dollars from the President's for-
eign aid program.
* * *
FERGUSON received ADA's ap-
proval on four other questions; his
stand on tidelands oil, the position
he took with regard to the $43,-
200,000 in subsidies awarded to
private ship owners, his support
of the admission of more Italians
under the refugee immigration act
and his opposition to the bill re-
ducing aid to countries dealing
with Red China.
On nine other test issues, the
Michigan senators voted opposite
to ADA standards.
Seven Democratic senators
were given a blank "perfect" ti-
tle having voted in accord with
the ADA on every issue. These
included Senators Lehman of
New York, Humphrey of Min-
nesota, Douglas of Illinois, Mur-
ray of Montana, Kilgore and
Neely of West Virginia, and
Jackson of Washington.
Republican Senators Hicken-
looper of Iowa, Welker of Idaho
and McCarthy of Wisconsin were
found to be in complete and ut-
ter disagreement with ADA prin-
ciples never having voted in ac-
cordance with the organization.
'U' Doctors Study
Radioisotope Uses
Four medical school doctors are
in Oak Ridge, Tenn., where they
are studying techniques of using
radioisotopes in medicine.
Dr. Jere M. Bauer, professor of
internal medicine; Dr. Robert W.
Buxton, professor of surgery, and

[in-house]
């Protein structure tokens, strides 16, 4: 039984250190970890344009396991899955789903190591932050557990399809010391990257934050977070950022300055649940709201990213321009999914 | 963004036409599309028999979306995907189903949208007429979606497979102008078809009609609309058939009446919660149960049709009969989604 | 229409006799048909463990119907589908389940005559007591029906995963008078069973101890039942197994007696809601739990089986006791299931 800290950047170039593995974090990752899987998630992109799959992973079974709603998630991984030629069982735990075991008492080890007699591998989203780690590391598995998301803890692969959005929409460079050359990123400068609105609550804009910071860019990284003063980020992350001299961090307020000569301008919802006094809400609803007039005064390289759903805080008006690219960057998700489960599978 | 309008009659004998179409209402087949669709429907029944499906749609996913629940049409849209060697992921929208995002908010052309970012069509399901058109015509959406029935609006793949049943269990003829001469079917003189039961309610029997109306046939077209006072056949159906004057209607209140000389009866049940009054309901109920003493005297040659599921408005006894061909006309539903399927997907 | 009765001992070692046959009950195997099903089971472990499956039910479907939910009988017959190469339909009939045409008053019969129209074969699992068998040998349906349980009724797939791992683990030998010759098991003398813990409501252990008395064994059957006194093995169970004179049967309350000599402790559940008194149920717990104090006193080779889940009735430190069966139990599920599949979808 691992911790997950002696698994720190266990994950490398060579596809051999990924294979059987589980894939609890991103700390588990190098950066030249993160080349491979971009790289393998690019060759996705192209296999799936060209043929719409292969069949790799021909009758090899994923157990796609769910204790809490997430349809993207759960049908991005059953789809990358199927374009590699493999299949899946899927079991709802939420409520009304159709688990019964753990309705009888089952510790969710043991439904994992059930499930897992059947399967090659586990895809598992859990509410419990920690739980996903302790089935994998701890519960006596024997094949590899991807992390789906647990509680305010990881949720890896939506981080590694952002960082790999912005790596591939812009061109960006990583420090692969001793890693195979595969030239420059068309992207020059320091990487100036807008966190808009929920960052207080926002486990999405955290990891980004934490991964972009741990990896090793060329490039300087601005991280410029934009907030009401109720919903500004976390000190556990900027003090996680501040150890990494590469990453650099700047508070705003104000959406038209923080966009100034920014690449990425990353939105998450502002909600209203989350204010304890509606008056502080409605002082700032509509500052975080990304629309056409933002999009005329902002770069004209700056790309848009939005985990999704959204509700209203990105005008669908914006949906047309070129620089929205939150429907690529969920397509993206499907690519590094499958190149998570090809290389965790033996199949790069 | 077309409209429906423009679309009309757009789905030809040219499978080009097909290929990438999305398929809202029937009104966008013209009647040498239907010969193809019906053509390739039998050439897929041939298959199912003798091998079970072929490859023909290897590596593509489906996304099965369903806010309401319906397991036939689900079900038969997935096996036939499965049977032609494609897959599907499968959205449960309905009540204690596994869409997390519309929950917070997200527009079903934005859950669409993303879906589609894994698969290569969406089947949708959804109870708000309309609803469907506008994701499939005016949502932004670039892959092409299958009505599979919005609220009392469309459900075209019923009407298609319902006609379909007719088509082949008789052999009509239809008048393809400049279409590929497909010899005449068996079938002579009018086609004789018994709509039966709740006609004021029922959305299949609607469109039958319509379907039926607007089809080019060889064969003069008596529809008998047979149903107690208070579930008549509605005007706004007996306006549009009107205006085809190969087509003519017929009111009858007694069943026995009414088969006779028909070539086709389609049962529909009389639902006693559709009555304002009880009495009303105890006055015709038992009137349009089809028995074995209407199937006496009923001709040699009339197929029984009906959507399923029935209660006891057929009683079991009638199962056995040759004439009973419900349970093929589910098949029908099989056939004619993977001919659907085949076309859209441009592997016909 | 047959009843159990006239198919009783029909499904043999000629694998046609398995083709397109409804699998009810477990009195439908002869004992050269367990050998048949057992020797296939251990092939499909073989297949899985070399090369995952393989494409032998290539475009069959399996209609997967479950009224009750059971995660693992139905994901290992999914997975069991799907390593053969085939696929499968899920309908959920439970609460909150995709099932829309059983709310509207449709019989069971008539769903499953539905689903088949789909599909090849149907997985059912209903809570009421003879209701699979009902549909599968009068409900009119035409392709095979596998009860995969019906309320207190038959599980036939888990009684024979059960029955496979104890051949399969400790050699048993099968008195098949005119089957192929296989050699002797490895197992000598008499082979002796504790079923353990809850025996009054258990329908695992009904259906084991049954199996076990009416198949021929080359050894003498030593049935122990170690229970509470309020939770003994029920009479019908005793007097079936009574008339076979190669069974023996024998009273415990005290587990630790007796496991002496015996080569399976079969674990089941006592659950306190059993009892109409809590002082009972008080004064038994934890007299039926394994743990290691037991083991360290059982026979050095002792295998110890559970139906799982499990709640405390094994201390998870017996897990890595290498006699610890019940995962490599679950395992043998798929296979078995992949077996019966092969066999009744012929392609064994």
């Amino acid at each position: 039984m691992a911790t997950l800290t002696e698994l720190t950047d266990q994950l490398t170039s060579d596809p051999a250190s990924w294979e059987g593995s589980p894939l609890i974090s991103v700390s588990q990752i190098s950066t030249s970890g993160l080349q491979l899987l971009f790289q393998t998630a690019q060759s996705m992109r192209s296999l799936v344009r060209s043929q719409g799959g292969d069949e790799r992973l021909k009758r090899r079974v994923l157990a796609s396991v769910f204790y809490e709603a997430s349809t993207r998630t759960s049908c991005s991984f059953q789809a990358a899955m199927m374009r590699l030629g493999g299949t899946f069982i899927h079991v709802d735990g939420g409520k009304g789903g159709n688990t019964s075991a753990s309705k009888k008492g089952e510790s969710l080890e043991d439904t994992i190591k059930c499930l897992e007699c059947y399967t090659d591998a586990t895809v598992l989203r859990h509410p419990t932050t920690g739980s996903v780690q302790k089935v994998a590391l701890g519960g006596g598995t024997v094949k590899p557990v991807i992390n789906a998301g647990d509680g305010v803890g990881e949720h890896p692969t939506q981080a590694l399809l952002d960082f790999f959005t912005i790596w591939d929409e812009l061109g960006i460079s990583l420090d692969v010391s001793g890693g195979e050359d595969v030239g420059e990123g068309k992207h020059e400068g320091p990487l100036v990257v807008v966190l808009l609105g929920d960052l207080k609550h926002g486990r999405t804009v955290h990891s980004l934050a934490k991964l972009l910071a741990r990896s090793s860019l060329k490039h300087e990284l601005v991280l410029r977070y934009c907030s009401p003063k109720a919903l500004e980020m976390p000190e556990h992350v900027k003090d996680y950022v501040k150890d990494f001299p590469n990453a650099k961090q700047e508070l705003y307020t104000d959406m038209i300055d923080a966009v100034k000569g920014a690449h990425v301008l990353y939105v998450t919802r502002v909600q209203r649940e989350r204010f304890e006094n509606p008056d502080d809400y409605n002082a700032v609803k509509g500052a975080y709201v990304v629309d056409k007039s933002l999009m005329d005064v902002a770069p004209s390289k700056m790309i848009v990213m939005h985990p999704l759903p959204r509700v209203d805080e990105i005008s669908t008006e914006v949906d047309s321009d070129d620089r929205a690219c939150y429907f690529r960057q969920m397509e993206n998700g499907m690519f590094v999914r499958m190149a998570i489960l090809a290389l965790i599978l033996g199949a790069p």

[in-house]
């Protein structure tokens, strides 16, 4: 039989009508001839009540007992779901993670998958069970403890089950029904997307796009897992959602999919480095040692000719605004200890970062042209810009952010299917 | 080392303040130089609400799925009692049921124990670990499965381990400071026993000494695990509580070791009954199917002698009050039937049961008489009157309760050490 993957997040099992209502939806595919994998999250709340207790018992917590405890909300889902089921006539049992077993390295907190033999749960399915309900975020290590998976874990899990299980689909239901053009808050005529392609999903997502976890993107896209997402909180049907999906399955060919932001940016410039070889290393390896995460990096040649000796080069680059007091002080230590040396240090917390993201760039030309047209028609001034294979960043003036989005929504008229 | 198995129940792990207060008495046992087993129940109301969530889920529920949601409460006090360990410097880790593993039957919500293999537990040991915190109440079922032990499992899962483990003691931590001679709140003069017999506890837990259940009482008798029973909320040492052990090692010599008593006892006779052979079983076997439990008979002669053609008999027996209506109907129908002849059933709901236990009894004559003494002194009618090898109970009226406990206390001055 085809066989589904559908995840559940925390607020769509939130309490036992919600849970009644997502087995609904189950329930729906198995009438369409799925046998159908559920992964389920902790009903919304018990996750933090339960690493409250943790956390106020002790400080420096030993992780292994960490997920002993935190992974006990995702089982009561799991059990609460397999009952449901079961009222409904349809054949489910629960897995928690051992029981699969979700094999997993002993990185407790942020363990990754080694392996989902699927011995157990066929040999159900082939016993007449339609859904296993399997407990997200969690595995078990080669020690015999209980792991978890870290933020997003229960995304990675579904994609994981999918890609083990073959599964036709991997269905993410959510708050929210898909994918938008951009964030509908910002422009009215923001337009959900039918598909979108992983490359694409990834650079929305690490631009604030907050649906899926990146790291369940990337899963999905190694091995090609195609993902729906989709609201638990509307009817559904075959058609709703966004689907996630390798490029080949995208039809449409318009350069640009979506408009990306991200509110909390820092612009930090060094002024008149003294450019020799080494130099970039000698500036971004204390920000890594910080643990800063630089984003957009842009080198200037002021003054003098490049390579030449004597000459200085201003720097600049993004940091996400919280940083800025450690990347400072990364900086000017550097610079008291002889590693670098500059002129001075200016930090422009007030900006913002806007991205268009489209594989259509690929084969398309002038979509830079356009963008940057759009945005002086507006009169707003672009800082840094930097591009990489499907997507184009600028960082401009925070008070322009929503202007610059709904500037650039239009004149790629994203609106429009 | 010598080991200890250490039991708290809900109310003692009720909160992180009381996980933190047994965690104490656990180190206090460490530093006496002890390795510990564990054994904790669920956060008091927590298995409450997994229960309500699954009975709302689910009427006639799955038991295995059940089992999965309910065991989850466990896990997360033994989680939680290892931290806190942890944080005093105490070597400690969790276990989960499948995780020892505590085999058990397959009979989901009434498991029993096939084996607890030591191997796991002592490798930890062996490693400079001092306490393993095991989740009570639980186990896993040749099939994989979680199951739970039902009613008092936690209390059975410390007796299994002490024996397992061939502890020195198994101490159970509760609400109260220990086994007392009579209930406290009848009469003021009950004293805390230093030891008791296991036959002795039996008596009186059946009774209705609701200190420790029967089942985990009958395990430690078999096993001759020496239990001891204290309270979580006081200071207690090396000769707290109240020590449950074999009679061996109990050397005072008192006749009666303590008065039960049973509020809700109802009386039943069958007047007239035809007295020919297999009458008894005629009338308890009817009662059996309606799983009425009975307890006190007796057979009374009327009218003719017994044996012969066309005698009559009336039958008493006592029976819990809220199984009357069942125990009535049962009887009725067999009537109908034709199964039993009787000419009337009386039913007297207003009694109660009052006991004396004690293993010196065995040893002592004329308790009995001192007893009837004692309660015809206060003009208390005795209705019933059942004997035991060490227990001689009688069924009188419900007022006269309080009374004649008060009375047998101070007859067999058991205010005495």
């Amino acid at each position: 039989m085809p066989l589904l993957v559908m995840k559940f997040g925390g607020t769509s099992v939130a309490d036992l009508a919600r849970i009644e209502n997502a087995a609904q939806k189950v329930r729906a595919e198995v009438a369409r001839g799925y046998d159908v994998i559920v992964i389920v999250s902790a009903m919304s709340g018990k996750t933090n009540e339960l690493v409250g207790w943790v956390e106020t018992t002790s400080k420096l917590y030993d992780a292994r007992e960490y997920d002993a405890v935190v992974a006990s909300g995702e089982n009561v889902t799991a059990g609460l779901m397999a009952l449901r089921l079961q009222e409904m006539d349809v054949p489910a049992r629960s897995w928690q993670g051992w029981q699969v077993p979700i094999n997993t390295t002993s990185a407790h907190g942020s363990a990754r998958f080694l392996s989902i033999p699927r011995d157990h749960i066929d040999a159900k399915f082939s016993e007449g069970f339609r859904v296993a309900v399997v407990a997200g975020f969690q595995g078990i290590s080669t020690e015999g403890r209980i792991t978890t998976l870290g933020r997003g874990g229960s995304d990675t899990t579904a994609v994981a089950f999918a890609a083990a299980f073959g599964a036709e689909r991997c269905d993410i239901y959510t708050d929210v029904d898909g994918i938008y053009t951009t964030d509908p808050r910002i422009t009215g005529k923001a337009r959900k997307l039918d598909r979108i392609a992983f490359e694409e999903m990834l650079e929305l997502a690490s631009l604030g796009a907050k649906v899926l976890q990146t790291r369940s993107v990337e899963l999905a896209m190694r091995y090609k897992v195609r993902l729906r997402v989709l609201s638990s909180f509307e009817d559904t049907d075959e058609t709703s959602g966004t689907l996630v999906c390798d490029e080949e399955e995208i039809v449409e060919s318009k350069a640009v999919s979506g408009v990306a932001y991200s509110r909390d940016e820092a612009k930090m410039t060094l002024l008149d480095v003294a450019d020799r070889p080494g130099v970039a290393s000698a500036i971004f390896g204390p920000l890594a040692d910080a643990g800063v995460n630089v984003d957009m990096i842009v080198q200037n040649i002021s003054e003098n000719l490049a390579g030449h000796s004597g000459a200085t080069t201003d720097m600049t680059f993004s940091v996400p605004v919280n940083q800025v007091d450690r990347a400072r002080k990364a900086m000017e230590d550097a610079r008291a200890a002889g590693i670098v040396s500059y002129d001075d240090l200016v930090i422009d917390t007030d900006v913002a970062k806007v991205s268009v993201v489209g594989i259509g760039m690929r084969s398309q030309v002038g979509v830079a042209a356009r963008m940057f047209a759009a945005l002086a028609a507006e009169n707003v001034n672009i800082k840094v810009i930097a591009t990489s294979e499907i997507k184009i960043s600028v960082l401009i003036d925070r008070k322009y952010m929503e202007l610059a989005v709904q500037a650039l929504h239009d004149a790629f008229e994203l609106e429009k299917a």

Dr. Paul E. Hodgson and Dr. A.
Burgess Vial, instructors in sur-
gery, are enrolled in the two week
course.
Photographers

Anyone interested in photog-
raphy may attend the staff meet-
ing at 4:30 p.m. today in the
'Ensian office of the Student Pub-
lications Bldg.
'Ensian photographers cover

I

MICHIGAN DAILY
Phone 23-24-1
HOURS: 1 to 5 P.M.
CLASSIFIED ADVERTISING
RATES

LIN
F
C

NES
2
3
4

1 DAY
.60
.70
.90

3 DAYS
1.34
1.78
2.24

6 DAYS
1.96
2.94
3.92

igure 5 average words to a line.
"assified deadline, 3 P.M. daily.

LOST AND FOUND
LOST. Green wallet containing import-
ant papers. Phone 2-1517. )1A
LOST-Impt. papers clipped together;
on Fri. or Sat. Reward. Phone 2-5117.
Arnold Knepfer. )3A
LOST-Shell rimmed glasses in brown
case. Ph. 2-6514. )2A
FOR SALE
SMALL WALNUT GATELEG table, $35.
One large oak sideboard, $5.00. One
large double coil springs, $15.00. One
upholstered chair, $1.00. One large
walnut veneer table and five chairs,
$25. One wool rug, $65. Two large wal-

--

Prof. Preston W. Slosson of thej
history department indicated the
incident, was "more like what the
Russians do when they arrest an